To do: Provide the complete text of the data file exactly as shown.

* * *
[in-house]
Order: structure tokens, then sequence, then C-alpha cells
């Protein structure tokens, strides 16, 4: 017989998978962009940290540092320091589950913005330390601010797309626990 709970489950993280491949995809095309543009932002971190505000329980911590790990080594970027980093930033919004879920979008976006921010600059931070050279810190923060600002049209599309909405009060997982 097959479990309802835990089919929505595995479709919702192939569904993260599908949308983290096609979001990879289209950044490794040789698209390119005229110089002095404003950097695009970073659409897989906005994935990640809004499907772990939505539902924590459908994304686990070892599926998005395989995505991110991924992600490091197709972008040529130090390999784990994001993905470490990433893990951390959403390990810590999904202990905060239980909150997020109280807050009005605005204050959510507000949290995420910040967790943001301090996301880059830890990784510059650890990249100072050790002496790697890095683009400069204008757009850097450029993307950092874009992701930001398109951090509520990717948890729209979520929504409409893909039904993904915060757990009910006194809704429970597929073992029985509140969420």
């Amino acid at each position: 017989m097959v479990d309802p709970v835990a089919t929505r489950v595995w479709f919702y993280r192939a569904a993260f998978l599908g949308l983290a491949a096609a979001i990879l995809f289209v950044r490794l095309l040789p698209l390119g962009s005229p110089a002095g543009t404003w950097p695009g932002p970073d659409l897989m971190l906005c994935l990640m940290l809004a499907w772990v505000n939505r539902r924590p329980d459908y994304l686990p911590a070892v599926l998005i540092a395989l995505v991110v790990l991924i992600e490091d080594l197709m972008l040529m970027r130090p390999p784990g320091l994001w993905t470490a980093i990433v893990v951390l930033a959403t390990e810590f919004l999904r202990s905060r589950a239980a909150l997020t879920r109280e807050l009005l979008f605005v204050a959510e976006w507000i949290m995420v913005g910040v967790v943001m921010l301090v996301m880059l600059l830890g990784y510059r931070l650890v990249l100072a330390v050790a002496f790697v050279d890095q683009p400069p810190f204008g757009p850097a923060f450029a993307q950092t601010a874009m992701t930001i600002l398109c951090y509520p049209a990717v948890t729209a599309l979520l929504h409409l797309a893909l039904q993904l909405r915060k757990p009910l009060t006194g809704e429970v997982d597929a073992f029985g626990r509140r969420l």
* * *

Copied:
[in-house]
Order: structure tokens, then sequence, then C-alpha cells
């Protein structure tokens, strides 16, 4: 017989998978962009940290540092320091589950913005330390601010797309626990 709970489950993280491949995809095309543009932002971190505000329980911590790990080594970027980093930033919004879920979008976006921010600059931070050279810190923060600002049209599309909405009060997982 097959479990309802835990089919929505595995479709919702192939569904993260599908949308983290096609979001990879289209950044490794040789698209390119005229110089002095404003950097695009970073659409897989906005994935990640809004499907772990939505539902924590459908994304686990070892599926998005395989995505991110991924992600490091197709972008040529130090390999784990994001993905470490990433893990951390959403390990810590999904202990905060239980909150997020109280807050009005605005204050959510507000949290995420910040967790943001301090996301880059830890990784510059650890990249100072050790002496790697890095683009400069204008757009850097450029993307950092874009992701930001398109951090509520990717948890729209979520929504409409893909039904993904915060757990009910006194809704429970597929073992029985509140969420």
């Amino acid at each position: 017989m097959v479990d309802p709970v835990a089919t929505r489950v595995w479709f919702y993280r192939a569904a993260f998978l599908g949308l983290a491949a096609a979001i990879l995809f289209v950044r490794l095309l040789p698209l390119g962009s005229p110089a002095g543009t404003w950097p695009g932002p970073d659409l897989m971190l906005c994935l990640m940290l809004a499907w772990v505000n939505r539902r924590p329980d459908y994304l686990p911590a070892v599926l998005i540092a395989l995505v991110v790990l991924i992600e490091d080594l197709m972008l040529m970027r130090p390999p784990g320091l994001w993905t470490a980093i990433v893990v951390l930033a959403t390990e810590f919004l999904r202990s905060r589950a239980a909150l997020t879920r109280e807050l009005l979008f605005v204050a959510e976006w507000i949290m995420v913005g910040v967790v943001m921010l301090v996301m880059l600059l830890g990784y510059r931070l650890v990249l100072a330390v050790a002496f790697v050279d890095q683009p400069p810190f204008g757009p850097a923060f450029a993307q950092t601010a874009m992701t930001i600002l398109c951090y509520p049209a990717v948890t729209a599309l979520l929504h409409l797309a893909l039904q993904l909405r915060k757990p009910l009060t006194g809704e429970v997982d597929a073992f029985g626990r509140r969420l």